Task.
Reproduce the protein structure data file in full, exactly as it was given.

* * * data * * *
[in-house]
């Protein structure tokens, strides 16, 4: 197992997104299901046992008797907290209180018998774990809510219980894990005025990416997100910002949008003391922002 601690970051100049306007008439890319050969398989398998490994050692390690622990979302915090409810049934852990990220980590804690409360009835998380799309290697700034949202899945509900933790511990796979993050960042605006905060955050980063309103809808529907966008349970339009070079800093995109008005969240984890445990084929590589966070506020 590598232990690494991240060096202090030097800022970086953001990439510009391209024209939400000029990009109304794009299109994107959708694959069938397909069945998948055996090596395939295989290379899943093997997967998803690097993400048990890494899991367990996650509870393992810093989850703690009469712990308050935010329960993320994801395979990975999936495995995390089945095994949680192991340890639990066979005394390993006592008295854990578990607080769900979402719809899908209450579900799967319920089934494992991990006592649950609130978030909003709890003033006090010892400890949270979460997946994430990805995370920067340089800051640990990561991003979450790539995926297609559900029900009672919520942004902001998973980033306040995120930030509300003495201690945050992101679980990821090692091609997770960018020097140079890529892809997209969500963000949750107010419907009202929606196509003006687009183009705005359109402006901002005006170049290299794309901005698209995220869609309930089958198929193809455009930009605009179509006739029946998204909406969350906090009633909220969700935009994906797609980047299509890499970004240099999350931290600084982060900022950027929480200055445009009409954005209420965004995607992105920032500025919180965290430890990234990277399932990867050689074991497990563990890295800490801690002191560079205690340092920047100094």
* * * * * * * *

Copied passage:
[in-house]
């Protein structure tokens, strides 16, 4: 197992997104299901046992008797907290209180018998774990809510219980894990005025990416997100910002949008003391922002 601690970051100049306007008439890319050969398989398998490994050692390690622990979302915090409810049934852990990220980590804690409360009835998380799309290697700034949202899945509900933790511990796979993050960042605006905060955050980063309103809808529907966008349970339009070079800093995109008005969240984890445990084929590589966070506020 590598232990690494991240060096202090030097800022970086953001990439510009391209024209939400000029990009109304794009299109994107959708694959069938397909069945998948055996090596395939295989290379899943093997997967998803690097993400048990890494899991367990996650509870393992810093989850703690009469712990308050935010329960993320994801395979990975999936495995995390089945095994949680192991340890639990066979005394390993006592008295854990578990607080769900979402719809899908209450579900799967319920089934494992991990006592649950609130978030909003709890003033006090010892400890949270979460997946994430990805995370920067340089800051640990990561991003979450790539995926297609559900029900009672919520942004902001998973980033306040995120930030509300003495201690945050992101679980990821090692091609997770960018020097140079890529892809997209969500963000949750107010419907009202929606196509003006687009183009705005359109402006901002005006170049290299794309901005698209995220869609309930089958198929193809455009930009605009179509006739029946998204909406969350906090009633909220969700935009994906797609980047299509890499970004240099999350931290600084982060900022950027929480200055445009009409954005209420965004995607992105920032500025919180965290430890990234990277399932990867050689074991497990563990890295800490801690002191560079205690340092920047100094």